Trip to New Zealand

While we are talking about the Fujifilm camera I thought it might be a good time to mention that I am going to New Zealand at the end of April. I will be going with a friend. It will be a photography trip and I can’t wait to take photos of the beautiful scenery there.

I have been talking to Fujifilm Australia and they are going to be loaning me the X-T3 for the trip, along with 3 lens. It is going to be good trying it out. I will also take the X-T20 with me as well. I am not going to take any of my Nikon gear, it can all stay home.

It should be a good test to test to see how I find the mirrorless system. There might be some Nikon gear up for sale when I get back.


I have a few photos for you to see. They were all taken with the X-T20 and the Fujifilm 55-200mm lens. These are all from the butterfly house at the Melbourne Zoo.

You might be interested in …


  1. Hi Leanne, I have been looking at the Fujifilm cameras. I have been very curious to know if the X-T3 is worth twice as much as the X-T20. So I would be very interested to hear what you think after your New Zealand trip.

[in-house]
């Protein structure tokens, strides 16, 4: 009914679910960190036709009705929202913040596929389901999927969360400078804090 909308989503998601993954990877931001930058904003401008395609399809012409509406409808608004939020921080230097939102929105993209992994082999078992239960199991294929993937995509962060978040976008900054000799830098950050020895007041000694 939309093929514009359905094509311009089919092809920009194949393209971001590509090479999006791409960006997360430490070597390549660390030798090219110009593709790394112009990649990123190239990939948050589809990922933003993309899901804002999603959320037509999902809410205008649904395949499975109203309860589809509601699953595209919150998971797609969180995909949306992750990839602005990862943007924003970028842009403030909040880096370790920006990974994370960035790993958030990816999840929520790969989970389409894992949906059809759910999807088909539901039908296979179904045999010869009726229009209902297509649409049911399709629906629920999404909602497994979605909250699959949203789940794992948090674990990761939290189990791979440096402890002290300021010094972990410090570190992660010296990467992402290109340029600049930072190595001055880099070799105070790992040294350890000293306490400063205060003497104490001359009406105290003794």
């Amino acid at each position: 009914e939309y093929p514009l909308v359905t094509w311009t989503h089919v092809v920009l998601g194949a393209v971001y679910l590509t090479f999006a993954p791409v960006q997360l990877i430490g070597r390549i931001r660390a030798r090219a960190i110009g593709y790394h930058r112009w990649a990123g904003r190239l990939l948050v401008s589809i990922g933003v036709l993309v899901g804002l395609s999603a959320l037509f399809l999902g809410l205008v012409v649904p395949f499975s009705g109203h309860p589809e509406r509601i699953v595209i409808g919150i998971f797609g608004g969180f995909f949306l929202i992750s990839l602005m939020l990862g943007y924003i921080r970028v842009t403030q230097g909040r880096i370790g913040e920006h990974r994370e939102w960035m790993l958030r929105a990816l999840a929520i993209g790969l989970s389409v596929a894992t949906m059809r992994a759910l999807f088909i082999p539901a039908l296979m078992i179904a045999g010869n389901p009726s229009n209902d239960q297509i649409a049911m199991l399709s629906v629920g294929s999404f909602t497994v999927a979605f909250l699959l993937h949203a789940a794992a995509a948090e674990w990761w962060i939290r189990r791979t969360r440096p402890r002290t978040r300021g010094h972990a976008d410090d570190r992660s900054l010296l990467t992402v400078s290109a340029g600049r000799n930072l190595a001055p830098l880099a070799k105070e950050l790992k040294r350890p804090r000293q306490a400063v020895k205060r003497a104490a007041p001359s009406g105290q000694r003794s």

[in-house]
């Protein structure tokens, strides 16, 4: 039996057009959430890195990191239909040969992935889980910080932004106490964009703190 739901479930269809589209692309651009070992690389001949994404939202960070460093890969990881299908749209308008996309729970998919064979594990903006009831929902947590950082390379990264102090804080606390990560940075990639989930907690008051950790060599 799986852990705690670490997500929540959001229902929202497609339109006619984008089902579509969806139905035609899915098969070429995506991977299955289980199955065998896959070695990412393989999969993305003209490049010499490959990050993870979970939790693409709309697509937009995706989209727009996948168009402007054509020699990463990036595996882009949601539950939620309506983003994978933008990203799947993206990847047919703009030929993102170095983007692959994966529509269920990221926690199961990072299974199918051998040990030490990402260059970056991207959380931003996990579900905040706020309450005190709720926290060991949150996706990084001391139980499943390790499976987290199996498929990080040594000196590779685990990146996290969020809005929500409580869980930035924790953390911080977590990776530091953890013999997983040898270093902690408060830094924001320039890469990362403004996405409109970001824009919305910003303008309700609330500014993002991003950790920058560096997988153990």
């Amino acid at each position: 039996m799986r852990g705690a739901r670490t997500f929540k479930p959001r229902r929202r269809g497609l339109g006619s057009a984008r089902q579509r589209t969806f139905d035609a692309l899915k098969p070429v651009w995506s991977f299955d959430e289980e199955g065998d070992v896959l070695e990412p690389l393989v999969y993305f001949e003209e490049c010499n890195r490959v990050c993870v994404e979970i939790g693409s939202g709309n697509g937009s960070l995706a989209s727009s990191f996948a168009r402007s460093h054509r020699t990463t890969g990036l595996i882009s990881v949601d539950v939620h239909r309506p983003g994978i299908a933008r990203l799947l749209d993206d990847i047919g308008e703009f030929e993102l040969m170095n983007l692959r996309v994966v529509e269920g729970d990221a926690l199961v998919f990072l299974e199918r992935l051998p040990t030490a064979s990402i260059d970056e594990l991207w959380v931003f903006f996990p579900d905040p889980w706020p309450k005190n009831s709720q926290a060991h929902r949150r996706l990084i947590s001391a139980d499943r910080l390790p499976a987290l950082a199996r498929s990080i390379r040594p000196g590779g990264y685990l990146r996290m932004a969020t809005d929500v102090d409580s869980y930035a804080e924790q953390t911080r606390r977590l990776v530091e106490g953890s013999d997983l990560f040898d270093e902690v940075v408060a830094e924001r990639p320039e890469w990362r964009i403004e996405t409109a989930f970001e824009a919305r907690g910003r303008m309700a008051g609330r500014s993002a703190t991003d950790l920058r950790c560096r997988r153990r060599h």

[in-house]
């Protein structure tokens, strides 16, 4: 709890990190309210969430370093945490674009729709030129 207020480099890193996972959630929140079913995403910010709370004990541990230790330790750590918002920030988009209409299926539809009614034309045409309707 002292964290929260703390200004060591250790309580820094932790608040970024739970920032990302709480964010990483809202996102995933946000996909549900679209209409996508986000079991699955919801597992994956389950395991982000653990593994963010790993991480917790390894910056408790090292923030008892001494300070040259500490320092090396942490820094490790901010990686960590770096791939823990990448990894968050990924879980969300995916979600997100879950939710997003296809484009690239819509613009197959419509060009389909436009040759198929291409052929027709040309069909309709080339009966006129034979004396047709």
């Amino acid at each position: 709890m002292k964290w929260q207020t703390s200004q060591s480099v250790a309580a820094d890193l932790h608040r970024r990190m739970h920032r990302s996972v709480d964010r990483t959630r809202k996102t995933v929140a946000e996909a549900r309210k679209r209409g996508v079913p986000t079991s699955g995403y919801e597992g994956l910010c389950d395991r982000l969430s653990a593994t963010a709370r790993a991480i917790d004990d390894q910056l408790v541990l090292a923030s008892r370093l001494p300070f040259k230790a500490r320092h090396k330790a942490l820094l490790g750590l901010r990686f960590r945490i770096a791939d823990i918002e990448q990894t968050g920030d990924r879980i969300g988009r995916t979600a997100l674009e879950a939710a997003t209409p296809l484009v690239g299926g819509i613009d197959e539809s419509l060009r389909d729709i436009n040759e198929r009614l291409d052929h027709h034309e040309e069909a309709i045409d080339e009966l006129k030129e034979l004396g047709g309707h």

1. I don’t know at this stage but I am pretty sure if I was to go to mirrorless the X-T3 is the direction I would head in. But I will see if I can do a comparison once I get back from my trip if that helps. Though it won’t be until May.

  2. Really beautiful photos, Leanne. I have never used a mirrorless camera, but it sounds like it would be cool. The light weight sounds appealing. Thanks Leanne.

  3. Hey Leanne … I remember going into a photography shop and the salesman was keen to sell me a Fujifilm camera. I can see why … Your butterfly photos are super! You will love NZ .. πŸ™‚

    1. Hey Julie, I have to say, I have really been impressed, and I know that if I ever go mirrorless it will be with a Fujifilm. I can’t see myself getting anything else. Thank you, the butterflies are always fun. I think you will be right, I think I am going to fall in love with NZ and then be sad when I have to leave.